Thursday, April 26, 2018

Jim Ludes on the Pell Prize and Story in the Public Square

Pell Center director Jim Ludes begins the ceremony honoring Pulitzer winner and twice Pulitzer finalist Dan Barry with the sixth-annual Pell Center Prize for Story in the Public Square April 23, 2018, in Newport, Rhode Island.

Dan's eloquent address in accepting the honor can be read here, and my introduction of Dan here.

Wayne Miller, Dan Barry and Jim Ludes.

Good evening, Ladies and Gentlemen.  Friends, my name is Jim Ludes and I’m the Vice President for Public Research and Initiatives here at Salve Regina University, as well as Executive Director of the Pell Center, and it is my distinct privilege and honor to welcome all of you to campus for the presentation of the 2018 Pell Center Prize.

Before we begin, there are a handful of special guests I want to take a moment to acknowledge.

Sister Jane Gerety, the President of Salve Regina University.
Janet Robinson, the Chair of Salve’s Board of Trustees, and the former President and CEO of the New York Times Company.

Thank you both for being here and for your tremendous support of the Pell Center and “Story in the Public Square,” in particular.

I also want to acknowledge:
Janet Hasson, the publisher of the Providence Journal.
Alan Rosenberg, the executive editor of the Journal.

Tonight is the sixth anniversary of the remarkable relationship between the Pell Center at Salve and the Journal in the form of “Story in the Public Square.”  Thank you for your continued support for what we’re trying to do here.

And I do want to also take a moment to recognize

His Excellency Thomas J. Tobin, Bishop of Providence.
Tom Heslin, a former executive editor of the Journal who worked with tonight’s honoree earlier in his career.

Thank you both for joining us.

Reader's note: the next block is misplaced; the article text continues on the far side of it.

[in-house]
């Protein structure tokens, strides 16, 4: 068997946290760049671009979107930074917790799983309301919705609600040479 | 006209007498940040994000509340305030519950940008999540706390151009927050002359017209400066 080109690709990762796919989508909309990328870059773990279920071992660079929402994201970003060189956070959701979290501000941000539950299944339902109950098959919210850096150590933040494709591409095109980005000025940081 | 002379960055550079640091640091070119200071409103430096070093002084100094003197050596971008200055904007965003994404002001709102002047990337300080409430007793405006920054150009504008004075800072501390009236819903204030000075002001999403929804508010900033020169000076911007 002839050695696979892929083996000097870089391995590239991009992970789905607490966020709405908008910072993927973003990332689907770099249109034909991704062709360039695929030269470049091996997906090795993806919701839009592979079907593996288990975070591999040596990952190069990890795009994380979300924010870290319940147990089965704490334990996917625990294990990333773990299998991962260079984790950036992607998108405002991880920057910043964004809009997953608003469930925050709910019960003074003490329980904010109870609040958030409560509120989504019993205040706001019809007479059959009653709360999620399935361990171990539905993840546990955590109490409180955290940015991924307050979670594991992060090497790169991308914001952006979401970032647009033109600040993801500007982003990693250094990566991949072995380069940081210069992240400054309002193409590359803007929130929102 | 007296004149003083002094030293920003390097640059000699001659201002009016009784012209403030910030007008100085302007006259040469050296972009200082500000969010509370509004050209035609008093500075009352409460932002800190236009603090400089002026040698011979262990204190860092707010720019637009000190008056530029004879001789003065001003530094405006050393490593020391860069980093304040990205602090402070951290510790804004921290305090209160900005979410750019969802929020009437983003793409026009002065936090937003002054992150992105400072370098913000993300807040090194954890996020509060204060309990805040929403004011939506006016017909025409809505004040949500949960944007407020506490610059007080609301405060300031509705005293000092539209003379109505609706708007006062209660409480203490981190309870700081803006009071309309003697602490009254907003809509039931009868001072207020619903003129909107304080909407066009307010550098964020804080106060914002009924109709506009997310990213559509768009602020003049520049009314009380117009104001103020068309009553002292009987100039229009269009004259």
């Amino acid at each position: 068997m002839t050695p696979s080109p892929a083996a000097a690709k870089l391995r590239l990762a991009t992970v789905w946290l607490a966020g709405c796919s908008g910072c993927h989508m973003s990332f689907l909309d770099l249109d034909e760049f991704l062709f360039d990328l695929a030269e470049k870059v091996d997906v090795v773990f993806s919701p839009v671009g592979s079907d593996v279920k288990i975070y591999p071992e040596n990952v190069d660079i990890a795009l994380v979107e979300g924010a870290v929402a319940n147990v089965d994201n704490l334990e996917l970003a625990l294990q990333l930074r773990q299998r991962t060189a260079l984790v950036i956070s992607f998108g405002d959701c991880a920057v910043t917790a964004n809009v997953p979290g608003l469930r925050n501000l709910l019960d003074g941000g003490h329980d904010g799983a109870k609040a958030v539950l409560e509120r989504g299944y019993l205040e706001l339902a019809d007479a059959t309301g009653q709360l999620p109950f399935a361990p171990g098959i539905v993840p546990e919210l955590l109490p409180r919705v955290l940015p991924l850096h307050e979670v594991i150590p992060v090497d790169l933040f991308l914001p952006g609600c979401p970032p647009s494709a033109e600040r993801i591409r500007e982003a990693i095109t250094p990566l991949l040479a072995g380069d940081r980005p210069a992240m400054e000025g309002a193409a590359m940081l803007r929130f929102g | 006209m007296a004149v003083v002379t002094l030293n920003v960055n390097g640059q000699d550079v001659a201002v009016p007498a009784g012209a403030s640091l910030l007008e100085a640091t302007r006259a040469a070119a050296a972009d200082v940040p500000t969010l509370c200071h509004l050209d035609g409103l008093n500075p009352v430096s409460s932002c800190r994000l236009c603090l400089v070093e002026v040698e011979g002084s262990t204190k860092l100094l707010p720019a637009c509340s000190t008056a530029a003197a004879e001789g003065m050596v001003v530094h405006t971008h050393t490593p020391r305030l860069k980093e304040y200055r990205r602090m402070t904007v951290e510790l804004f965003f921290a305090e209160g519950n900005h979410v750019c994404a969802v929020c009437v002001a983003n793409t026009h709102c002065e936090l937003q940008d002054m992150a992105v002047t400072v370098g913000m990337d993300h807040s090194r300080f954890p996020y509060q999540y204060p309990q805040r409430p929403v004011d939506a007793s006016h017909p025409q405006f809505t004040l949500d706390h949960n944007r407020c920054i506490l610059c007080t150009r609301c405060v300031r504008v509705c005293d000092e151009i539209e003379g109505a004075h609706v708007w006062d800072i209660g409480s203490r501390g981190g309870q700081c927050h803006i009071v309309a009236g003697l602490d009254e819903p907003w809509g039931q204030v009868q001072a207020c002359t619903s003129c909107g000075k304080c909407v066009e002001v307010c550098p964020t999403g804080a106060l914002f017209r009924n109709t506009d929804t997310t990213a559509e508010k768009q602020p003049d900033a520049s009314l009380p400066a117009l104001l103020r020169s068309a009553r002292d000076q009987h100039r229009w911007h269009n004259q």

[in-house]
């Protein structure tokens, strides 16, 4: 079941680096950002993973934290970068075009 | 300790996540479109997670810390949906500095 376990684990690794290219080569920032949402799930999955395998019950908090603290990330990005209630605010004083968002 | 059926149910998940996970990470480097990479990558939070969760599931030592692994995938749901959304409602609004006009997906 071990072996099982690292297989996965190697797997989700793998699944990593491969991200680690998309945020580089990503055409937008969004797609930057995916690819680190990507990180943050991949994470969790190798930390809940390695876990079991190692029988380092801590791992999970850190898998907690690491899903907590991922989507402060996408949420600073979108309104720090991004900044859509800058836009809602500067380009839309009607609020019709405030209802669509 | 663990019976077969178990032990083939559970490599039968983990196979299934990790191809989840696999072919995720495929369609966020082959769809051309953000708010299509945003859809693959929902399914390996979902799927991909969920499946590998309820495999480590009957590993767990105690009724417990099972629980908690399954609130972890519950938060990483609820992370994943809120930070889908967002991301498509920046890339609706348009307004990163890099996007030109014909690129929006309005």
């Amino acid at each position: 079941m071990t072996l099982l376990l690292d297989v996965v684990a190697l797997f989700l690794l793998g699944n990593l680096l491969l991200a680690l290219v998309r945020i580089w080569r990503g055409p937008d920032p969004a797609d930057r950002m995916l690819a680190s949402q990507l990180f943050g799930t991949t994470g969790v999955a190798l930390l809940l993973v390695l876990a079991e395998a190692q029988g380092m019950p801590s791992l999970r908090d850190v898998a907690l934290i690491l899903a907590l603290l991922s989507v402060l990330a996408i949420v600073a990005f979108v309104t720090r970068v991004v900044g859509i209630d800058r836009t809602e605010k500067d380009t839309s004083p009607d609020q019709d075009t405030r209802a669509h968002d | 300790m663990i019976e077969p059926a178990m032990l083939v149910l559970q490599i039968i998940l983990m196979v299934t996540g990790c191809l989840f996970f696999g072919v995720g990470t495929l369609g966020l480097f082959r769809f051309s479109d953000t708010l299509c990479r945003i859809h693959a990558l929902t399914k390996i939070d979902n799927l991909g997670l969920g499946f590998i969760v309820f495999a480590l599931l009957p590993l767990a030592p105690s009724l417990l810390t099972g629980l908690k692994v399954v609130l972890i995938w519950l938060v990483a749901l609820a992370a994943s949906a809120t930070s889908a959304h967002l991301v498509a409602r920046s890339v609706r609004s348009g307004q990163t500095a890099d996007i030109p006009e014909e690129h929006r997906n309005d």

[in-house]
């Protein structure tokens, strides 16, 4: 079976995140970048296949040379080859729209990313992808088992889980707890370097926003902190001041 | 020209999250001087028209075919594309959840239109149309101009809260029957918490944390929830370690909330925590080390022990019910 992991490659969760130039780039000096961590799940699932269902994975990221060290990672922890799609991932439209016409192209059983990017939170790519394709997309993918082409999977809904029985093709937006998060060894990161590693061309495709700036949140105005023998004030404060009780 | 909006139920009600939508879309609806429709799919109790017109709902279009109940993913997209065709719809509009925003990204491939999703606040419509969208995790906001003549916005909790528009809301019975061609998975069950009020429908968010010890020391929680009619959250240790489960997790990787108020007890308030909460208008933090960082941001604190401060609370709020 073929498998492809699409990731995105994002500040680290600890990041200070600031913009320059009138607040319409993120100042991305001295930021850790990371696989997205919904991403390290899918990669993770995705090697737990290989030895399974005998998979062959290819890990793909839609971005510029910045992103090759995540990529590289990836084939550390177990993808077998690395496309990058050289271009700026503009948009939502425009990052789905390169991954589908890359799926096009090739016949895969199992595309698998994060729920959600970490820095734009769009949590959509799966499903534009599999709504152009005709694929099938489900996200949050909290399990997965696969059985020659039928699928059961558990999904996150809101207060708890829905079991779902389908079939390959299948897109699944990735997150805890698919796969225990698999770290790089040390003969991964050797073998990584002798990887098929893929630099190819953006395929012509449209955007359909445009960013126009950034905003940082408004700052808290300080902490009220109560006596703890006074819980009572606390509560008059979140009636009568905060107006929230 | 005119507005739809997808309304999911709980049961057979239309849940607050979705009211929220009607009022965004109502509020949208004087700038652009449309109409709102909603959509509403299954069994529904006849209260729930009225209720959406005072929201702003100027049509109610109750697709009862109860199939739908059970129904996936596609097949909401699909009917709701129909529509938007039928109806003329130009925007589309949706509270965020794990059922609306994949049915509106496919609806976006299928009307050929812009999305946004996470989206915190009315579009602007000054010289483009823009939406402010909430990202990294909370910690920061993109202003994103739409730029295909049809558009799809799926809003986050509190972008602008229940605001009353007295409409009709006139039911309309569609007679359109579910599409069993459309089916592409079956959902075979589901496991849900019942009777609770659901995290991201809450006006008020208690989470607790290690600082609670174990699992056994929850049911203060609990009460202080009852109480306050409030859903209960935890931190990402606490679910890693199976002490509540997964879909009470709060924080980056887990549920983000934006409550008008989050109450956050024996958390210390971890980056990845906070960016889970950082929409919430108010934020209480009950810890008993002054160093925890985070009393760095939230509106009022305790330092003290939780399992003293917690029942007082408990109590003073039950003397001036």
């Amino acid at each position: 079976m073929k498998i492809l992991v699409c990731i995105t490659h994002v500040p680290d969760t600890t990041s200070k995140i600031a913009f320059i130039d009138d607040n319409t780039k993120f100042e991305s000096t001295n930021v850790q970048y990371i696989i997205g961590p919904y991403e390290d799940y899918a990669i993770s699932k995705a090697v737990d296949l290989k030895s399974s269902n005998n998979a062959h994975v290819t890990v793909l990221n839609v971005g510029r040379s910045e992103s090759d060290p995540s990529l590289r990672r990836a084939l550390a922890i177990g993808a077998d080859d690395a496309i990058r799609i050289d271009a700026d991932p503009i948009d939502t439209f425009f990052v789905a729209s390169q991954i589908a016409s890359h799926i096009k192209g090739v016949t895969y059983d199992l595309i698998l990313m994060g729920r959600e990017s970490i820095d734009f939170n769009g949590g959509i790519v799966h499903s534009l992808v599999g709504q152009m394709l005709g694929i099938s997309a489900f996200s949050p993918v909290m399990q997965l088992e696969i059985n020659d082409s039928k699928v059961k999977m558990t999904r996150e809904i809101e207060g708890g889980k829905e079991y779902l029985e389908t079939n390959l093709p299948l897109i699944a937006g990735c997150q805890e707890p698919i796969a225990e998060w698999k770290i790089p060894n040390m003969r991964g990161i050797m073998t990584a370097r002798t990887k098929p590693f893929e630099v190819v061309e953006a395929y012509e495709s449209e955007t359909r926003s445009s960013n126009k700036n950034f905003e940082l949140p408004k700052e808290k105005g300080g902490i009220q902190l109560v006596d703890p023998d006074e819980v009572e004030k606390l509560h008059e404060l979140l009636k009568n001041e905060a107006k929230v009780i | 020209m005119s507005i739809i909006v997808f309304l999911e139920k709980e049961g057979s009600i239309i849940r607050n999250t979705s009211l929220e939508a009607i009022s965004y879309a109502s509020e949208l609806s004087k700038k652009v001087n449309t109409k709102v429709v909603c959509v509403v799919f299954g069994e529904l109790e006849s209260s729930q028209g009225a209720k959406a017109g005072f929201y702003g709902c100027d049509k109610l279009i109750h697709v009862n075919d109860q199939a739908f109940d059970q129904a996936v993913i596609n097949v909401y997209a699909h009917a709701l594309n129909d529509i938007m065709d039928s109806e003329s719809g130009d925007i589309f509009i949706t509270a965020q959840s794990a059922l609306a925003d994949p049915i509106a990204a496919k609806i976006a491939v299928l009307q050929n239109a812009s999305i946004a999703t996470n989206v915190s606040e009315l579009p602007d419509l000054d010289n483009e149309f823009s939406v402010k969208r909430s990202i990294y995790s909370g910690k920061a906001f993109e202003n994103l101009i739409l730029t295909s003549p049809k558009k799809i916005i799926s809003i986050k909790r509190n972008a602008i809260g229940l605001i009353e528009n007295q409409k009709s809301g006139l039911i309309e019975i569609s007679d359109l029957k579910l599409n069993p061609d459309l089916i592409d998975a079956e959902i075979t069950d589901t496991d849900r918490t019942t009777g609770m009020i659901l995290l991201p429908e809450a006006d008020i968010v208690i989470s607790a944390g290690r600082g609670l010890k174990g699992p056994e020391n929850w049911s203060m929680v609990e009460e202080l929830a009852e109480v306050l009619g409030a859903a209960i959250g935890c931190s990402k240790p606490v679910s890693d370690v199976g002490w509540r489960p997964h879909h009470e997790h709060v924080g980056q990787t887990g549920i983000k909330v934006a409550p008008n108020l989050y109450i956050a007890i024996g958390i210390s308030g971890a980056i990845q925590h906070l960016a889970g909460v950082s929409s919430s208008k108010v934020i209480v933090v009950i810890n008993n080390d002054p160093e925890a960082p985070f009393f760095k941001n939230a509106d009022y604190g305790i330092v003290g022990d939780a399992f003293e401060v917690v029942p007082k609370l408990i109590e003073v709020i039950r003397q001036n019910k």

I know that no one came to tonight’s event to hear from me, so I’m not going to be very long, but I do want to say a few brief words about Story in the Public Square and share with you some exciting news.

A little more than six years ago, my friend and partner in this enterprise, G. Wayne Miller, and I met for coffee in downtown Newport.  Wayne had just finished his biography of Senator Claiborne Pell, the launch of which we had hosted here at the Pell Center, and Wayne wanted to know if there was more we could do together.

“What do you have in mind?” I asked.

“Something about storytelling,” he said.

I scrunched up my nose.  “I was thinking about something political,” I replied.
And over the following hour we achieved a compromise that I think Senator Pell would have admired.  We would create a project on the role storytelling plays in public life.

In retrospect, it seems like a blinding flash of the obvious.  Storytelling plays a central role in the politics of this country—even more so than sober analysis and facts.  That’s not a recent phenomenon, you can think of the first American patriots in Boston as gifted storytellers—propagandists, even—whose depiction of the “Boston Massacre,” for example, was substantially different from the way the event actually unfolded.